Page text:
Average UK net household incomes have risen by £600 in a year, but the self-employed are lagging far behind.
Take-home pay for UK households increased to an average of £26,300 last year, according to figures from the Office for National Statistics.
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So-called ‘income inequality’, measured as the gap in disposable income between the richest and poorest, has now seen a “gradual decline” over the last 10 years according to the agency.
Self-employed earnings falling?
But the picture seems less rosy for the UK’s self-employed. Research published in October by the Resolution Foundation found that self-employed earnings average around £240 a week, down some 15 per cent on two decades ago.
The same report found that average employees’ wages were around £400 a week.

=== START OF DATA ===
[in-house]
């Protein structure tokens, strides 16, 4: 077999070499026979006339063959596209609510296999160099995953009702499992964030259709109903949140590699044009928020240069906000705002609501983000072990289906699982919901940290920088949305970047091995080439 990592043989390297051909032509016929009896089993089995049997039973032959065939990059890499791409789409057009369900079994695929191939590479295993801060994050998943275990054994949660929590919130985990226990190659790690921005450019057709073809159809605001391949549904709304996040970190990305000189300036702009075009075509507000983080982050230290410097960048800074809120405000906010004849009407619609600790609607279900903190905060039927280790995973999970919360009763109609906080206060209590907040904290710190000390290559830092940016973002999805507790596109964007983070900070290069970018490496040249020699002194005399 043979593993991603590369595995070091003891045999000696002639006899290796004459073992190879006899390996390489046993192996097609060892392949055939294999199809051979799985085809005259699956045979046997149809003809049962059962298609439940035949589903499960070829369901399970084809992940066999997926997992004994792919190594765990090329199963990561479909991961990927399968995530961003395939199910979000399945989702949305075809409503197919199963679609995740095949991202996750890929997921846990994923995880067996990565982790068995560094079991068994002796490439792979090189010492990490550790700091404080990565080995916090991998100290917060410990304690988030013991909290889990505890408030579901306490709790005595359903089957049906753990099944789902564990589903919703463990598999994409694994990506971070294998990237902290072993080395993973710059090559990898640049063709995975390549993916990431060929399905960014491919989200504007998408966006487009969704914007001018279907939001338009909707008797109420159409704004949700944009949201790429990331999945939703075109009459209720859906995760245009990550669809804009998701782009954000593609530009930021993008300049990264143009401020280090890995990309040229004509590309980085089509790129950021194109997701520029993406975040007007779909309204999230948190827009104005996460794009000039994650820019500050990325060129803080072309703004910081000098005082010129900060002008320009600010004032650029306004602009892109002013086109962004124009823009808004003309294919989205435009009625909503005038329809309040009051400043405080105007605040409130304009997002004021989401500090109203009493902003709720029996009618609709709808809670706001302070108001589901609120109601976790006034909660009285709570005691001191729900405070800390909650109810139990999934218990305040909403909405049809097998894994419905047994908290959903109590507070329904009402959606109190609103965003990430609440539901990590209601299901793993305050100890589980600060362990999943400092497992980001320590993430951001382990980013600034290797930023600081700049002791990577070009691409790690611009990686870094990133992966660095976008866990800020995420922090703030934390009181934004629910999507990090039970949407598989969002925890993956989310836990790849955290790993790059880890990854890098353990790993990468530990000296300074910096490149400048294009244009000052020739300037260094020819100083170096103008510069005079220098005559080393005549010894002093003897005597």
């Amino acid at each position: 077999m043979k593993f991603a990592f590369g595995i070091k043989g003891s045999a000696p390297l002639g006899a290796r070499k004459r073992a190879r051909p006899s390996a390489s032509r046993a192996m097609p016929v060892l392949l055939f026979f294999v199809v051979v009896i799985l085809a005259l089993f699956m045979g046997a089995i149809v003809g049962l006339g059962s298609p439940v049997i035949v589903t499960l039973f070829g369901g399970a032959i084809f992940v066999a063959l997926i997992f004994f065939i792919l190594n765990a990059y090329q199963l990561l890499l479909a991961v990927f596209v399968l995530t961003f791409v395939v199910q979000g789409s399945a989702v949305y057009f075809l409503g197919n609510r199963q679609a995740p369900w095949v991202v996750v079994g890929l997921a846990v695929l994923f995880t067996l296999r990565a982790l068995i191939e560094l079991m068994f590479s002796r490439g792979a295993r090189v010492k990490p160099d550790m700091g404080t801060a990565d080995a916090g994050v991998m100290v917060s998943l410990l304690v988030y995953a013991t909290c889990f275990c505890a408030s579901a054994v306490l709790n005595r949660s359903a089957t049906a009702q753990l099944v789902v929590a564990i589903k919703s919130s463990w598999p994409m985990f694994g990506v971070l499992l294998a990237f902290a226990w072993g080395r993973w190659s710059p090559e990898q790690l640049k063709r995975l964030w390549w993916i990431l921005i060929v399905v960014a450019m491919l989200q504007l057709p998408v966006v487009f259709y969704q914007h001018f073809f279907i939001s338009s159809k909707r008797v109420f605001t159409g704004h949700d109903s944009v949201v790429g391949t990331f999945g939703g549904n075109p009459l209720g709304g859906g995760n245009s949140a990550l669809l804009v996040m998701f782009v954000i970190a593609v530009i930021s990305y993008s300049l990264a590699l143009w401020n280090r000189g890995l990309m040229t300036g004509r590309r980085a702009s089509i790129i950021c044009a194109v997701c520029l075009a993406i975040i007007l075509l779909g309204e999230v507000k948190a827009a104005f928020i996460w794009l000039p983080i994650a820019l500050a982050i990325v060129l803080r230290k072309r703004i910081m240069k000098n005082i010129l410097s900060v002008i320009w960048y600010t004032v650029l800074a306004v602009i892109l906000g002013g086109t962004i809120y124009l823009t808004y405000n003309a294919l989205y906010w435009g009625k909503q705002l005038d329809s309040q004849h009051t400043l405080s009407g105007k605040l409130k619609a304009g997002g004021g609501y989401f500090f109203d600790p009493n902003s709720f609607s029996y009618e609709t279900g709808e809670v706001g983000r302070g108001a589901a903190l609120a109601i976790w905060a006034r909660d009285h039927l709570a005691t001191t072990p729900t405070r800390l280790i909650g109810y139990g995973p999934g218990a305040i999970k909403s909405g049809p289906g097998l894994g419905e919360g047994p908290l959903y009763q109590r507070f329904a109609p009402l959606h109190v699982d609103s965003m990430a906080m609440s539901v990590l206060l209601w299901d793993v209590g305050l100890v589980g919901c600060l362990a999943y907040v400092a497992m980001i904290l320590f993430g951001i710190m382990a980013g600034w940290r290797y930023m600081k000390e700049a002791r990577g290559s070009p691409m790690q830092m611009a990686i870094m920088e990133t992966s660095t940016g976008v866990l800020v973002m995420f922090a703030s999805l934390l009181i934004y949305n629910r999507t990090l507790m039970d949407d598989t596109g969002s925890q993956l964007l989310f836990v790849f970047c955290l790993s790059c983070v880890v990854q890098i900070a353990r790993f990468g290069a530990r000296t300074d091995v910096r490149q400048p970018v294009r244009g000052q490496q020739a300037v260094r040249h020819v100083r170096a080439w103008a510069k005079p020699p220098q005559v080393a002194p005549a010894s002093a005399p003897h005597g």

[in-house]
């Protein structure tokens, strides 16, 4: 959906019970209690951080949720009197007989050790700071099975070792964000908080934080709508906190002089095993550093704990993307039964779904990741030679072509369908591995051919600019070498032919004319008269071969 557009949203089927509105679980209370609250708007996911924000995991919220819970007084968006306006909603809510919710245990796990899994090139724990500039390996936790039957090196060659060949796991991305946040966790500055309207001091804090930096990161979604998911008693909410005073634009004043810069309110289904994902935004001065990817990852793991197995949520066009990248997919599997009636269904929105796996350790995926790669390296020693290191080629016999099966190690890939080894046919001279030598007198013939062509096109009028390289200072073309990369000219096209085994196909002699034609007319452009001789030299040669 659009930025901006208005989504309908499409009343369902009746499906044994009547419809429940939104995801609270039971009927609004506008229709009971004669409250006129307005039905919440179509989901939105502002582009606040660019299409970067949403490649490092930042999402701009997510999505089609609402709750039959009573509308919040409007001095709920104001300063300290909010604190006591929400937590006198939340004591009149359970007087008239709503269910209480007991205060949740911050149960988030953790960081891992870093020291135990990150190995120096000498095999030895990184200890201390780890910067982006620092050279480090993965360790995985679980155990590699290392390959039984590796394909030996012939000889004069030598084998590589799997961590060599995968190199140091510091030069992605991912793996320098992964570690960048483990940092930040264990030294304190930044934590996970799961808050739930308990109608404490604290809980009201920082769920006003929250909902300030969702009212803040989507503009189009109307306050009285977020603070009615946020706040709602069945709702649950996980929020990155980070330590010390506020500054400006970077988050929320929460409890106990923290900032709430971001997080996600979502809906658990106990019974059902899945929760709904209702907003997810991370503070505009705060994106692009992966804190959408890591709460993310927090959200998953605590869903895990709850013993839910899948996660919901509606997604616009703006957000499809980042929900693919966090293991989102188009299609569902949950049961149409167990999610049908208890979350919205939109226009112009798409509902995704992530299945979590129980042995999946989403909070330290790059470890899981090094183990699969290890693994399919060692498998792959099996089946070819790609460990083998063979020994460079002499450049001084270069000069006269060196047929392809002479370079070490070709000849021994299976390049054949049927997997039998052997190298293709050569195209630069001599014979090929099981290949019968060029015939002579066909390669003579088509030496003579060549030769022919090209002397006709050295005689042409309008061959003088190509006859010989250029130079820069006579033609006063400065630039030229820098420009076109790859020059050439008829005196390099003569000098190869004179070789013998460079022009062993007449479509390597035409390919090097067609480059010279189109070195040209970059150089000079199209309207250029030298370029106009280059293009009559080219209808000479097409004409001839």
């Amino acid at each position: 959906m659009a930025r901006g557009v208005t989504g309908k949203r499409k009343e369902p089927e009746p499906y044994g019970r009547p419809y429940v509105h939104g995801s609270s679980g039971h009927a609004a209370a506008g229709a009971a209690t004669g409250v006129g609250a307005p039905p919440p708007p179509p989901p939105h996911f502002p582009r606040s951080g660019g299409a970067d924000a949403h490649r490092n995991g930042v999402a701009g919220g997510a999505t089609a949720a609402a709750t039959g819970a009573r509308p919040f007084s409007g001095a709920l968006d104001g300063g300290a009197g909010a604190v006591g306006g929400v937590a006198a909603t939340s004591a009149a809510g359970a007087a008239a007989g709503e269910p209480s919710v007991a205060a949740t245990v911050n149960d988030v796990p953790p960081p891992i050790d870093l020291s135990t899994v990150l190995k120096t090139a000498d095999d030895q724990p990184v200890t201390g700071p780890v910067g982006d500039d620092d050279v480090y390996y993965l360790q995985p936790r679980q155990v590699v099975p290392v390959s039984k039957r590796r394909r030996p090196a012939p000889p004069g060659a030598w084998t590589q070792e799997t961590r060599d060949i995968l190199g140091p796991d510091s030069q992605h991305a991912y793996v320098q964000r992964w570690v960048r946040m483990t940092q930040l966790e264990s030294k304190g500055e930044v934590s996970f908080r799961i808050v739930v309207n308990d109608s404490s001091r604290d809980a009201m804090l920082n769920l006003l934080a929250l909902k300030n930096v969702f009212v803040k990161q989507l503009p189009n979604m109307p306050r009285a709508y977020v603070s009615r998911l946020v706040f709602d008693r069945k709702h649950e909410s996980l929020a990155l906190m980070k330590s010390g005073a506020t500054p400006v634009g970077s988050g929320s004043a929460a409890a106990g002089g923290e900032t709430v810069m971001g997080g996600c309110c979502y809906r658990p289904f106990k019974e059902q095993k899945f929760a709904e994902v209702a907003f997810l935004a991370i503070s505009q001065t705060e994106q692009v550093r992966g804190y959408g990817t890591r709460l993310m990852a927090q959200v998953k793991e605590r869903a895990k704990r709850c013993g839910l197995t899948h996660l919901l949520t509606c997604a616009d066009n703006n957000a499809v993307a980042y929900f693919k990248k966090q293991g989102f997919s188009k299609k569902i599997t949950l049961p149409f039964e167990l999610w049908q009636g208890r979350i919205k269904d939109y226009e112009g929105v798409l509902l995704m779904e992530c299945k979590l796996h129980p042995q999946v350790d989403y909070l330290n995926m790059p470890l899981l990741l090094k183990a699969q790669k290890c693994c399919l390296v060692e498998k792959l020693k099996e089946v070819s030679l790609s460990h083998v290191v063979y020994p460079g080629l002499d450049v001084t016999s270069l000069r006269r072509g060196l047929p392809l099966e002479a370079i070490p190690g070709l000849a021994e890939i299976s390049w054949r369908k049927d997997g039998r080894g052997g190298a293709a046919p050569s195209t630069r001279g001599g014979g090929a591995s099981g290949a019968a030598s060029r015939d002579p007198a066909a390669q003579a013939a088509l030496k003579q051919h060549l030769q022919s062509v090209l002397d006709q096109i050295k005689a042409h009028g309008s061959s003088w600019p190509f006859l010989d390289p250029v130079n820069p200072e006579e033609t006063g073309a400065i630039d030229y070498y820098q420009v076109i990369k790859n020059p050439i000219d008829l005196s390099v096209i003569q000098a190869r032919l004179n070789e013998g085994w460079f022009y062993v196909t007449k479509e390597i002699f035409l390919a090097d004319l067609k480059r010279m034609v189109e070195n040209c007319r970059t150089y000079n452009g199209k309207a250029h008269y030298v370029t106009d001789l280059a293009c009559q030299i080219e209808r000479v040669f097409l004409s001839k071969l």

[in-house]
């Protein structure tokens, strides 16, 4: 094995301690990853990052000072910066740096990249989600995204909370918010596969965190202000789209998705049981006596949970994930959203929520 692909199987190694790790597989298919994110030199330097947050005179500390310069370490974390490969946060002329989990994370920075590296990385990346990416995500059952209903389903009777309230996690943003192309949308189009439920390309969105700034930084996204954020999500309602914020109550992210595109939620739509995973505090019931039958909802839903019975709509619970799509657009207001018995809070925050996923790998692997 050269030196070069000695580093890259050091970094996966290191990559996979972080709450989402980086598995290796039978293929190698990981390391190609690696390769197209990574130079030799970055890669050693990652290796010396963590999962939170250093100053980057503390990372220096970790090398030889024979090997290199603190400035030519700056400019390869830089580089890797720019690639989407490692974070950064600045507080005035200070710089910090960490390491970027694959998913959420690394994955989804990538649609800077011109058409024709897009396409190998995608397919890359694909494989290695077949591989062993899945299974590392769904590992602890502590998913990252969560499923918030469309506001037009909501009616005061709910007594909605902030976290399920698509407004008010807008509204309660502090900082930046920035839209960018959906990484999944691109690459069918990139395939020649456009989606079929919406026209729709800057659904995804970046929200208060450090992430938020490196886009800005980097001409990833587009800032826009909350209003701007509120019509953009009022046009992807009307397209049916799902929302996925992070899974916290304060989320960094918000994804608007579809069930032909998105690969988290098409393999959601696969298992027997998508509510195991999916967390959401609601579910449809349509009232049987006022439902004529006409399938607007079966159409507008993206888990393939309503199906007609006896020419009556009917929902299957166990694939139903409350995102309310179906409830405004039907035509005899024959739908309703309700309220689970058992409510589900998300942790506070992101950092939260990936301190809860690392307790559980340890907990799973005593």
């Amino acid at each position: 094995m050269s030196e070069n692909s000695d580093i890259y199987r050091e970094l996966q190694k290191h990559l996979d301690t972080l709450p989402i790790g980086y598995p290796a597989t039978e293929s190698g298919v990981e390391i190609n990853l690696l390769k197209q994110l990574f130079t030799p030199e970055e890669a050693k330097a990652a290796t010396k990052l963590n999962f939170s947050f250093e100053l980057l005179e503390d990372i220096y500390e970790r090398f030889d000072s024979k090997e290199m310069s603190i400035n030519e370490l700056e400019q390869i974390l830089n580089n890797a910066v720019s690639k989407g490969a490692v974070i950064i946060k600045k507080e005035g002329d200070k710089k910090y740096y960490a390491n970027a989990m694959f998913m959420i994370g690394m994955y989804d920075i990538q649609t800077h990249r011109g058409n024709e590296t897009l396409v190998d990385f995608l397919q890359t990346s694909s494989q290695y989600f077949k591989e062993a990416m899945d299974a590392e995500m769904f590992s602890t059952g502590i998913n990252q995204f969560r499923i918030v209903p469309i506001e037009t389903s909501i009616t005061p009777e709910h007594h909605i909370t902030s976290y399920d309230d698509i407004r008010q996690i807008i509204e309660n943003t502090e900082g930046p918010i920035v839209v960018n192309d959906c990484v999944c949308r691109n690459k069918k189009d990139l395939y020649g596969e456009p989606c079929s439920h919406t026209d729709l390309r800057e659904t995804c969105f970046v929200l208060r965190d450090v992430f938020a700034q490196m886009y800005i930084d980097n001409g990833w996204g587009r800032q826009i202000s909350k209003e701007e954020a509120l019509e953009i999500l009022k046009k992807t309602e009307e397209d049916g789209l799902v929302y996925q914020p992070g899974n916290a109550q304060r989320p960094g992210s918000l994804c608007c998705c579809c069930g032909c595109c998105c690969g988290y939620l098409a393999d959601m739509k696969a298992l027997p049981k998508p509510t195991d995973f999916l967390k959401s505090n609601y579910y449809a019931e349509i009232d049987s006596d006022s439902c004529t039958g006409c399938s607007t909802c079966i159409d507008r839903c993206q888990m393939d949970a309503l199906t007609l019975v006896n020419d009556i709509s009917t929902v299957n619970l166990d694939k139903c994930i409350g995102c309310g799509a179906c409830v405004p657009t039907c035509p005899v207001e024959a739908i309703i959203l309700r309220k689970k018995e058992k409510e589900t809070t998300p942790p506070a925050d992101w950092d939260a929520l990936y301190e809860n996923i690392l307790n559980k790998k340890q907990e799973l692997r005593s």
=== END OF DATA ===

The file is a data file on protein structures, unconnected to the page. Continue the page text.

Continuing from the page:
Both employees and the self-employed are also likely to see the pressure of higher inflation hitting their pay, with analysts expecting the cost of living to rise to around three per cent in 2017, up from 1.2 per cent in the year to November.
Figures to be published tomorrow are expected to show the December rate of CPI pushed to 1.4 per cent, driven by higher prices for fuel, food, clothing, and air fares.
This would represent the highest level of the consumer index since its August 2014 reading of 1.5 per cent.
Prices are expected to continue to rise as sterling continues its historic slump. The pound was the worst performing major world currency last year, and yesterday hit its lowest point against the dollar since 1985.
But, while some analysts predict further falls, others see a more positive outlook, citing favourable global conditions for the pound aside from domestic politics.
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